Today is Children’s Day in India; yet for 25 million Indian children, there is no cause for celebration. Amidst their country’s growing prosperity, these 25 million children live without parents, in orphanages or on the streets where they are vulnerable to abuse, child labor, trafficking, malnutrition and disease. For these young people, Children’s Day is simply another day to survive.
Close to four million more children are joining their ranks each year, and India is home to the world’s largest population of AIDS orphans, at approximately two million. According to UNICEF, one of every three of the world’s malnourished children lives in India, and about 50% of childhood deaths in the country are attributed to malnutrition or starvation. Save The Children found that more than 400,000 children each year die within the first 24 hours of life in India.
While the rest of the world celebrates United Nations Convention on the Rights of the Child (UNCRC) from November 14-21, these children have lost their rights and indeed, even their voices. UNICEF defines a child as “invisible” when he lacks an environment that protects him from violence, abuse and exploitation; goes without basic necessities such as adequate food, health care and schooling; and is neglected by the state.
The UNCRC is a universally agreed set of non-negotiable standards and obligations, and the first legally binding international instrument to incorporate the full range of human rights—civil, cultural, economic, political and social rights. In 1989, world leaders decided that children needed a special convention just for them because people under 18 years old often need special care and protection that adults do not.
However, twenty years later, India has fallen far short of meeting the rights of these children. So, what can you do to help ensure their rights, and prevent more children from falling through the cracks?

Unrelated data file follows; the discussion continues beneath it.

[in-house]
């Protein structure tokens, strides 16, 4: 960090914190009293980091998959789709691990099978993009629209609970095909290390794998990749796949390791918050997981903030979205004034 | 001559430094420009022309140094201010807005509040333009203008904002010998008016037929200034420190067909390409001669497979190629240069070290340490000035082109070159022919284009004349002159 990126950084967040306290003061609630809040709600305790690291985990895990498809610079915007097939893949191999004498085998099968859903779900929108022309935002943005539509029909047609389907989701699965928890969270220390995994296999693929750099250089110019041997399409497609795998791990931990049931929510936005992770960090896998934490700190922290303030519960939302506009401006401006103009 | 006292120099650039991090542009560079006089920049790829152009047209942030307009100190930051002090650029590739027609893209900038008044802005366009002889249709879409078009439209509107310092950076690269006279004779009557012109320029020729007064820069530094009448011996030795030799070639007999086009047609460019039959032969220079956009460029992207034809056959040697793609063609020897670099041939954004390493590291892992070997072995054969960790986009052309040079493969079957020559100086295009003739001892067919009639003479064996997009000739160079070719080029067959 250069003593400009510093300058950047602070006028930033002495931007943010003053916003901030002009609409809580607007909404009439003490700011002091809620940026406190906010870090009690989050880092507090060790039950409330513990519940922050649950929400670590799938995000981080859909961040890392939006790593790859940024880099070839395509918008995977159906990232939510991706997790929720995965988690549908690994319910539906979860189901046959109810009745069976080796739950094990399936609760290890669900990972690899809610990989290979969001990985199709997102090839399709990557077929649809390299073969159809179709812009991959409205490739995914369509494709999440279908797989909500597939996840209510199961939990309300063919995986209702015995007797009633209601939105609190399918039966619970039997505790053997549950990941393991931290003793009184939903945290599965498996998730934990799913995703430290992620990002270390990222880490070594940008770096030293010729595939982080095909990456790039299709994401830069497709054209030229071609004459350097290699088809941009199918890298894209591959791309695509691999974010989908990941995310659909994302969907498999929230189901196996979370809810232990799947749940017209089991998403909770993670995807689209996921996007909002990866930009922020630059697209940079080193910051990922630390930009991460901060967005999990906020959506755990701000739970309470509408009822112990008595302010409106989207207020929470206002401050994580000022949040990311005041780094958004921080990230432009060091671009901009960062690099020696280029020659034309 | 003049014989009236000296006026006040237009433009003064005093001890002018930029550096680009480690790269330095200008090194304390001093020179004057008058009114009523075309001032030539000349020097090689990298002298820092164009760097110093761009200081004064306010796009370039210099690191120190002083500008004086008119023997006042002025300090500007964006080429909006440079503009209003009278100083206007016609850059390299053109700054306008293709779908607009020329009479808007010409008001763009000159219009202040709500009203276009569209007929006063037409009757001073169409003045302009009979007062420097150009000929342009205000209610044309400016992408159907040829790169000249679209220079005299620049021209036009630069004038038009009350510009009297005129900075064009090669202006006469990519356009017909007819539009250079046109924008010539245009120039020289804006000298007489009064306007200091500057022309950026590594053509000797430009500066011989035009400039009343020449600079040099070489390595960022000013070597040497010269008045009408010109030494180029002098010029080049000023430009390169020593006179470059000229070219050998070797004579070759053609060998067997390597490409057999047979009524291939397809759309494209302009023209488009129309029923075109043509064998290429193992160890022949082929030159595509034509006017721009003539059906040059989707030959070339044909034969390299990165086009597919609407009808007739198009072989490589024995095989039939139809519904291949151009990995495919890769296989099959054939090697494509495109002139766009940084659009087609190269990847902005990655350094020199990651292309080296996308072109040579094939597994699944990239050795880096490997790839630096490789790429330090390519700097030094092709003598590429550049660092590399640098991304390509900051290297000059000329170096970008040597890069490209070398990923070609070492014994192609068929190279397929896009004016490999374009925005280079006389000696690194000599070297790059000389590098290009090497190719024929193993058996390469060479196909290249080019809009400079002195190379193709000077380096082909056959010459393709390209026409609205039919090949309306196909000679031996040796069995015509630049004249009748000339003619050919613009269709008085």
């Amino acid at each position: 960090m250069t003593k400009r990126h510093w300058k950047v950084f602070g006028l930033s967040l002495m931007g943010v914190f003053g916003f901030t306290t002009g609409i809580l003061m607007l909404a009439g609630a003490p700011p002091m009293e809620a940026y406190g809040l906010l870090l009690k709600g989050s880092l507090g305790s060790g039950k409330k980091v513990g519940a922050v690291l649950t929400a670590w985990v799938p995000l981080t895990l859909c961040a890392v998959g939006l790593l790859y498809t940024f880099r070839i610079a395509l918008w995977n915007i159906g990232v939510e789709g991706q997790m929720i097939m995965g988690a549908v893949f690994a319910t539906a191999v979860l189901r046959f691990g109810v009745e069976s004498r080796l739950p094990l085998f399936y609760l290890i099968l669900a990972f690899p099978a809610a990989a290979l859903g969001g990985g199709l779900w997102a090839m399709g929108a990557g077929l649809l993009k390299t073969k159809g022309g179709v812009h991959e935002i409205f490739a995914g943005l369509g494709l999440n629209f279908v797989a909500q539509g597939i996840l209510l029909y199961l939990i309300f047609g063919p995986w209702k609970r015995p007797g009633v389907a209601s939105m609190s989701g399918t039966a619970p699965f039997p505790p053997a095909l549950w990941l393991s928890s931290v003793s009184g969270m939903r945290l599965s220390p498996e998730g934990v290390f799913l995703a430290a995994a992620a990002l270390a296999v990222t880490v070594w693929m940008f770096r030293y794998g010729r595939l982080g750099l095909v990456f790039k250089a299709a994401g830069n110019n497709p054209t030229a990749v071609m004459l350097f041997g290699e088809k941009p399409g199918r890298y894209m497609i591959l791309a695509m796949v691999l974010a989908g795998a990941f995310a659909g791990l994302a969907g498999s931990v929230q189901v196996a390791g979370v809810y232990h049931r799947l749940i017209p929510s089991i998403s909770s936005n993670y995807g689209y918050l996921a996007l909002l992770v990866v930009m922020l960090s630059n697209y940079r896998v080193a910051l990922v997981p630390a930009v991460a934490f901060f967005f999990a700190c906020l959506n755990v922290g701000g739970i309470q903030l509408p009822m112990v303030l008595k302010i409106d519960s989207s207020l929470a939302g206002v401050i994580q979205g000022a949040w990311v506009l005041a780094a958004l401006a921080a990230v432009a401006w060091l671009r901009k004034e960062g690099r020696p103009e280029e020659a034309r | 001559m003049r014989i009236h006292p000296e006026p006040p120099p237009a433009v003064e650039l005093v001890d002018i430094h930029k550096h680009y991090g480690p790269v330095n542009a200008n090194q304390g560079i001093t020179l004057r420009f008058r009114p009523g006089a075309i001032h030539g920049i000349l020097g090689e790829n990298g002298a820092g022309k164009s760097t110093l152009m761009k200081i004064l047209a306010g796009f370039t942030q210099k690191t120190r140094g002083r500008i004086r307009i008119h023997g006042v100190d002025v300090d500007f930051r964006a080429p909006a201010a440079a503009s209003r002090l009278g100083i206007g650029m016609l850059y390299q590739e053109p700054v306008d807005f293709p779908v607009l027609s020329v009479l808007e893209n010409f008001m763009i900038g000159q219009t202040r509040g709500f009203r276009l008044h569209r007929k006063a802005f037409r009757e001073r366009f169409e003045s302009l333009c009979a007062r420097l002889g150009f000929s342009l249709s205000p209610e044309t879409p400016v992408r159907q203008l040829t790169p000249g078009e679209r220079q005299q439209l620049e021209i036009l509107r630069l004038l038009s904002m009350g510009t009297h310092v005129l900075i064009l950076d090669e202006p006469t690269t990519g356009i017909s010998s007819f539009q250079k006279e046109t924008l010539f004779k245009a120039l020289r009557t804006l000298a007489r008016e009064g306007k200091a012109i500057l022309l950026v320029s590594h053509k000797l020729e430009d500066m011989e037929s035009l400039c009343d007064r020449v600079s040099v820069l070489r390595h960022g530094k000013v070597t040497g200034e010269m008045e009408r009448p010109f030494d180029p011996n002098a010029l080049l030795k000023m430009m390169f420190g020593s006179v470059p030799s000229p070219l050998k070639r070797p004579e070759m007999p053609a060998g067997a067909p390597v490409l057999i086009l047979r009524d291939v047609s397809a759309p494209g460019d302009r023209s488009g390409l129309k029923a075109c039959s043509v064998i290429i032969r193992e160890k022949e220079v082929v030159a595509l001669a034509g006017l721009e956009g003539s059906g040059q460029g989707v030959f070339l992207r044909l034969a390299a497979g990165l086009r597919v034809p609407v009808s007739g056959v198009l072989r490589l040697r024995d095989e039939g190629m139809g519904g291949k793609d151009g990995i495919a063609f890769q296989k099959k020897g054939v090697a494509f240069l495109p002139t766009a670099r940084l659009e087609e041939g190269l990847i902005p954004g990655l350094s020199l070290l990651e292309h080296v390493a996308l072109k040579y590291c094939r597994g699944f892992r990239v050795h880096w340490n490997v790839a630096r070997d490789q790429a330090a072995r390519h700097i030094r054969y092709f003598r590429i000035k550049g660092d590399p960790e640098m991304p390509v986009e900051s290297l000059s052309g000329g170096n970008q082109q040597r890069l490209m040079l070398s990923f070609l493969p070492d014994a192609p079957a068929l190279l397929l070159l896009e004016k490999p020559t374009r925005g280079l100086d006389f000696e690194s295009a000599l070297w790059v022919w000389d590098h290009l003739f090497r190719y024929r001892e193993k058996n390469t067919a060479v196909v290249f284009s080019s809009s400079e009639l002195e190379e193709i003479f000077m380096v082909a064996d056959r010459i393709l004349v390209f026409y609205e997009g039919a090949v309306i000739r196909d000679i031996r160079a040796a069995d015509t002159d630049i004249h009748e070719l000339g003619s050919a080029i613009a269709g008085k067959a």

- You can sign a petition for the United States to ratify the UN’s Convention on the Rights of the Child. The U.S. and Somalia are the only two countries in the world who have failed to do so.
UNICEF has some other great resources for ways to make a difference:
- If you are a parent, teacher, social worker or other professional working with children, raise awareness of the Convention on the Rights of the Child among children.
- If you are a member or employee of an organization working for children’s rights, raise awareness of the Convention and its Optional Protocols, research and document governmental actions and policies and involve communities in promoting and protecting children’s rights.
- If you are a member of the media, promote knowledge and understanding of children’s rights and provide a forum for children’s participation in society.
- If you are a parliamentarian, ensure that all existing and new legislation and judicial practice is compatible with your country’s international obligations, monitor governments’ actions, policies and budgets and involve the community—including children—in relevant decisionmaking.
You may also be interested in reading this beautiful essay from an Indian writer (and Save The Children photographer), who recounts how when growing up, Children’s Day meant sweets and fun – and how only much later, did she realize the struggles that many other children faced simply to survive.
Together, we can all get involved to make sure that all children have their needs met – and to give them that most basic of all things that each one deserves: a childhood.